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Comparison of partial replacement of fishmeal with soybean meal and EnzoMeal on growth performance of Asian seabass Lates calcarifer

Ma, Zhenhua, Hassan, Md Mahbubul, Allais, Laetitia, He, Tao, Leterme, Sophie, Ellis, Amanda, McGraw, Barry, Qin, Jian G.
Comparative biochemistry and physiology 2019 v.216 pp. 29-37
Lates calcarifer, antinutritional factors, body weight, diet, digestibility, feed conversion, feed intake, fish, fish feeds, fish meal, growth performance, hindgut, lipid content, pepsin, plant proteins, soybean meal, soybeans, specific growth rate, weight gain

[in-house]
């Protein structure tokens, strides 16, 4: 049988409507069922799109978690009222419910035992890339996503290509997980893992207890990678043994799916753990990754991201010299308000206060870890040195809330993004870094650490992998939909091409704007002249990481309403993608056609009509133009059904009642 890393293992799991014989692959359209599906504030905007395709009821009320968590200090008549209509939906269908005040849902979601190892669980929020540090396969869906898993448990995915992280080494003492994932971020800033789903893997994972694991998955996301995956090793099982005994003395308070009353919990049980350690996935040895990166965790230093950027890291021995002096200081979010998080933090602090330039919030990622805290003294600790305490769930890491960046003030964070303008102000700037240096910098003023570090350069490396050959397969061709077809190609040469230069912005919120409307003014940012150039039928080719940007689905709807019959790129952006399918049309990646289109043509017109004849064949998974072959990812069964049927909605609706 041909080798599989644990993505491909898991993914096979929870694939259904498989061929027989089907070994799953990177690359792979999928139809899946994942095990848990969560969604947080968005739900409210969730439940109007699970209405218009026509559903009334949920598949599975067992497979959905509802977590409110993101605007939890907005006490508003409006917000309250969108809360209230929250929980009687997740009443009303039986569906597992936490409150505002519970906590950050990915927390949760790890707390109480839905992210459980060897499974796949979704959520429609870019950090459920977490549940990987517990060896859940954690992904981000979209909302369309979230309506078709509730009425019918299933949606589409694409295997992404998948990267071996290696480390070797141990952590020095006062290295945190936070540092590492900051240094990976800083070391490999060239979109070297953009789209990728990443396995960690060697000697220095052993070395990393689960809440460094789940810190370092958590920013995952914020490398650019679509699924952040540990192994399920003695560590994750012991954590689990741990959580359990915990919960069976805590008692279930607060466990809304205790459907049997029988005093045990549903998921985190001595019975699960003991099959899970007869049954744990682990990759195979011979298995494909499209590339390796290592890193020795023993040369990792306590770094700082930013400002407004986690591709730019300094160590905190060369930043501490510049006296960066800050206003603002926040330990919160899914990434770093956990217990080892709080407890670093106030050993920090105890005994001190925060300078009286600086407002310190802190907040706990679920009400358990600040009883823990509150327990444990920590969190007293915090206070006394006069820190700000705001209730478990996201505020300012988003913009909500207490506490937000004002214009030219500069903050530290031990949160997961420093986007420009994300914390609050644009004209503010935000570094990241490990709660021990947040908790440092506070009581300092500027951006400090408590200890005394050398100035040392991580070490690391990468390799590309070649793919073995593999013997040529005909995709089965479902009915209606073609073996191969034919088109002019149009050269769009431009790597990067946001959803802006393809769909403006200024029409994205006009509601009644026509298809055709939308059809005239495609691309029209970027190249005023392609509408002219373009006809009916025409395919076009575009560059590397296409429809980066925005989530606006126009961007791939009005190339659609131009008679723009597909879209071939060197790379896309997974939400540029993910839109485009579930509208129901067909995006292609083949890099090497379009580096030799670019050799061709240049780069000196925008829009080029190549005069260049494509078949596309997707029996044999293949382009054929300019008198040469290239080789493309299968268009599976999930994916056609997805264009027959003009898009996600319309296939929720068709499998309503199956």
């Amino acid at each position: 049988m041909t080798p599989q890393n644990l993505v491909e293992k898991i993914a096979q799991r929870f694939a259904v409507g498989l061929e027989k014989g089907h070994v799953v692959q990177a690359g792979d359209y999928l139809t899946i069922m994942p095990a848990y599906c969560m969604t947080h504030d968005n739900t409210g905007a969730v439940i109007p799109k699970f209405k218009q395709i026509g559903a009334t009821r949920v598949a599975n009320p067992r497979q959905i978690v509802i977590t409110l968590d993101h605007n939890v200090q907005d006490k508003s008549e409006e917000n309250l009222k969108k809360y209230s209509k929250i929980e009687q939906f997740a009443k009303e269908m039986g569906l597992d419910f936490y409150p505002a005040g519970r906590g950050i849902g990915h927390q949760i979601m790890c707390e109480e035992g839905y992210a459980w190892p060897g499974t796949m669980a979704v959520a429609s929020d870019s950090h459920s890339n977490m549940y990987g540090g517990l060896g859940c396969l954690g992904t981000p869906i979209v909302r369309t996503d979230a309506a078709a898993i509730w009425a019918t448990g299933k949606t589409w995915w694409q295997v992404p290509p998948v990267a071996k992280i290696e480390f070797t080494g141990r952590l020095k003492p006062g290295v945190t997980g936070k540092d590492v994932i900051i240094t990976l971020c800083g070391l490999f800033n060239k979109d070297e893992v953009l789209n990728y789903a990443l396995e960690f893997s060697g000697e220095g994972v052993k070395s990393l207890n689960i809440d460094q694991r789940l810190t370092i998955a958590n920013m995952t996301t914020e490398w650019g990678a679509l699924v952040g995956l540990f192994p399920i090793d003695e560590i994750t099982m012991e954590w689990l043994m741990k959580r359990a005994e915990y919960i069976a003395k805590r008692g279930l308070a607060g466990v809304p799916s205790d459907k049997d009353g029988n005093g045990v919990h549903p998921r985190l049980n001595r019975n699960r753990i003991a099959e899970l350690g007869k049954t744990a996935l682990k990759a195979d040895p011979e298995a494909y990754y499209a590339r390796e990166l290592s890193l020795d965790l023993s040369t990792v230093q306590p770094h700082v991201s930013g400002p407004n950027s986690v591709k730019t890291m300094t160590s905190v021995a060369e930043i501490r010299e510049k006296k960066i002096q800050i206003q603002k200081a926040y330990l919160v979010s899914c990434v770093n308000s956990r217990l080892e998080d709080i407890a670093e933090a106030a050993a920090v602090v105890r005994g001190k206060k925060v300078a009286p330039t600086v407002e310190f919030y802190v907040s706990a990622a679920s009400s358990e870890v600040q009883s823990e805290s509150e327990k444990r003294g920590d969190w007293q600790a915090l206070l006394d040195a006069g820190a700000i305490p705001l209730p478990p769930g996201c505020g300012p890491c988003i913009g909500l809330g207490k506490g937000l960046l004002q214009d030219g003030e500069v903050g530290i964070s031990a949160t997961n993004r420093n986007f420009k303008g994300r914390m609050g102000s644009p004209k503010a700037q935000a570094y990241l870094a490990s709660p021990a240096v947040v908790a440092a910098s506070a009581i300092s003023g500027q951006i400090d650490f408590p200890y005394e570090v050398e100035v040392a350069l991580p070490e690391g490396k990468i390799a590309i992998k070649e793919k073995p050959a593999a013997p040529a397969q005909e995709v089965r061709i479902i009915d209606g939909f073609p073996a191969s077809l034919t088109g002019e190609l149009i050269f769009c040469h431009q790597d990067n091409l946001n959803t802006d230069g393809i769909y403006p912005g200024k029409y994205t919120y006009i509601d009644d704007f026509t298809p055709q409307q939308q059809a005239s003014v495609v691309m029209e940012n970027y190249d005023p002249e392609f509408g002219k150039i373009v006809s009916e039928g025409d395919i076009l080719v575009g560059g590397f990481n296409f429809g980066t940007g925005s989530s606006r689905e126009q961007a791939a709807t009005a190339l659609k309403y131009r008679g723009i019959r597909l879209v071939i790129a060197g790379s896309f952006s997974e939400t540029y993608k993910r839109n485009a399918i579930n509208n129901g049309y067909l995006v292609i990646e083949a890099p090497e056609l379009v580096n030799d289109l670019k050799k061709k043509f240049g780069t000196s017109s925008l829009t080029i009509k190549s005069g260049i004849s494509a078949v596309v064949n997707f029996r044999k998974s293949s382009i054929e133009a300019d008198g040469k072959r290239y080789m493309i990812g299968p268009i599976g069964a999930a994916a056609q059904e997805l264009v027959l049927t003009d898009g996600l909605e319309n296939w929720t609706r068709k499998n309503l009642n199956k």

This study explored the impact of fishmeal replacement by commercial soybean meal (SM) and EnzoMeal (EZM) on Asian seabass Lates calcarifer growth performance using six diets. The six diets comprised two sources of plant proteins with three levels each, including 300 g kg−1 soybean meal (SM30), 300 g kg−1 EnzoMeal (EZM30), 400 g kg−1 soybean meal (SM40), 400 g kg−1 EnzoMeal (EZM40), 500 g kg−1 soybean meal (SM50), and 500 g kg−1 EnzoMeal (EZM50). The soybean level was shown to significantly affect the final fish weight, weight gain, specific growth rate (SGR), survival, feed intake, feed conversion ratio (FCR), and apparent digestibility coefficient (ADC). Further, the plant meal type significantly affected the final weight, weight gain, feed intake, ADC, and body lipid content. The highest final weight was observed in the SM30 group, and the lowest final weight was in the EZM50 group. Fish fed EZM had lower body weight than those fed soybean meal at the same inclusion level. However, once the fish had adapted to the EZM diet the fish weight variation was low. At the 300 g kg−1 and 400 g kg−1 inclusion levels the fish fed EZM showed significantly higher ADC than those fed soybean. The pepsin activity of fish fed EZM at 300 g kg−1 and 400 g kg−1 was higher than those fed soybean meal at the same levels. The enterocyte height in the hindgut of fish fed SM40 and SM50 was significantly higher than those fed EZM40 and EZM50, respectively. This study indicates that EZM could be a potential source of plant protein to replace fishmeal in fish feed as it contains high protein and low anti-nutritional factors. However, the major endpoint measurements on fish performance suggest that low feed intake constrains further EZM inclusion beyond 300 g kg−1 in the diet.